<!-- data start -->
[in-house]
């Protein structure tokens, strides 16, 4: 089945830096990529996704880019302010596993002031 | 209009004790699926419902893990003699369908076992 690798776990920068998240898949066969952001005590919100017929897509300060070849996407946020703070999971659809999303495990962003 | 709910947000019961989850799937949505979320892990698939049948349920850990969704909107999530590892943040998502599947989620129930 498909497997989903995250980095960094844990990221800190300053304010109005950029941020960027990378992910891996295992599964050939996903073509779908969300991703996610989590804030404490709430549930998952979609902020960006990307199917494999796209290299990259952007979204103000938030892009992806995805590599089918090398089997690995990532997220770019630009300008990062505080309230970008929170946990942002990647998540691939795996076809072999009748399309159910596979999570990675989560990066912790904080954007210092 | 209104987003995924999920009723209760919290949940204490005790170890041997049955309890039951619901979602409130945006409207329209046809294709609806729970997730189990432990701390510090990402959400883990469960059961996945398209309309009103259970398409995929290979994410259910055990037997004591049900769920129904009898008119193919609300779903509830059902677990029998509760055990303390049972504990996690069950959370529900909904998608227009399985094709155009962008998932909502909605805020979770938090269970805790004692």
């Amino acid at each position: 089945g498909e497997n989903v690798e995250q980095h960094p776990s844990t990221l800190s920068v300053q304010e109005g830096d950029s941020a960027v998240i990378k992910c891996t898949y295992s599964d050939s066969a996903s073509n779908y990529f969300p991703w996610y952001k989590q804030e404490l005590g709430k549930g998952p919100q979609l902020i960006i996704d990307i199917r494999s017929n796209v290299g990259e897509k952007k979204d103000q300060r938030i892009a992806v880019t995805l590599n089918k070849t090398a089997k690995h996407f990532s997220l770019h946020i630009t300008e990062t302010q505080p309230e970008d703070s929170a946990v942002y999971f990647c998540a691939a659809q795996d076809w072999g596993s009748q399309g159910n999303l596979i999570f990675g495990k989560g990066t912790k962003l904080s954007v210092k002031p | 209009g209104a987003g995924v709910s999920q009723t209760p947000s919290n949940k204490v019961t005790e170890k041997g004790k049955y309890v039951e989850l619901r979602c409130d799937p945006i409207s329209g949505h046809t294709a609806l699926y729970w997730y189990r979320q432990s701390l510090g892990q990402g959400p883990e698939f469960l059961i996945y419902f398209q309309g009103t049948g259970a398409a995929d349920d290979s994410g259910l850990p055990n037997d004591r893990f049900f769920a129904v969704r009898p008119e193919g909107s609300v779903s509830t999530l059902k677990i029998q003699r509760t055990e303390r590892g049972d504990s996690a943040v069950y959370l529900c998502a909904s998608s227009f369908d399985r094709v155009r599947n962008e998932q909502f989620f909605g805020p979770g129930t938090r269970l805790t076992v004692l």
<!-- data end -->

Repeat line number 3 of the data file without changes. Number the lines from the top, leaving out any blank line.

């Amino acid at each position: 089945g498909e497997n989903v690798e995250q980095h960094p776990s844990t990221l800190s920068v300053q304010e109005g830096d950029s941020a960027v998240i990378k992910c891996t898949y295992s599964d050939s066969a996903s073509n779908y990529f969300p991703w996610y952001k989590q804030e404490l005590g709430k549930g998952p919100q979609l902020i960006i996704d990307i199917r494999s017929n796209v290299g990259e897509k952007k979204d103000q300060r938030i892009a992806v880019t995805l590599n089918k070849t090398a089997k690995h996407f990532s997220l770019h946020i630009t300008e990062t302010q505080p309230e970008d703070s929170a946990v942002y999971f990647c998540a691939a659809q795996d076809w072999g596993s009748q399309g159910n999303l596979i999570f990675g495990k989560g990066t912790k962003l904080s954007v210092k002031p | 209009g209104a987003g995924v709910s999920q009723t209760p947000s919290n949940k204490v019961t005790e170890k041997g004790k049955y309890v039951e989850l619901r979602c409130d799937p945006i409207s329209g949505h046809t294709a609806l699926y729970w997730y189990r979320q432990s701390l510090g892990q990402g959400p883990e698939f469960l059961i996945y419902f398209q309309g009103t049948g259970a398409a995929d349920d290979s994410g259910l850990p055990n037997d004591r893990f049900f769920a129904v969704r009898p008119e193919g909107s609300v779903s509830t999530l059902k677990i029998q003699r509760t055990e303390r590892g049972d504990s996690a943040v069950y959370l529900c998502a909904s998608s227009f369908d399985r094709v155009r599947n962008e998932q909502f989620f909605g805020p979770g129930t938090r269970l805790t076992v004692l």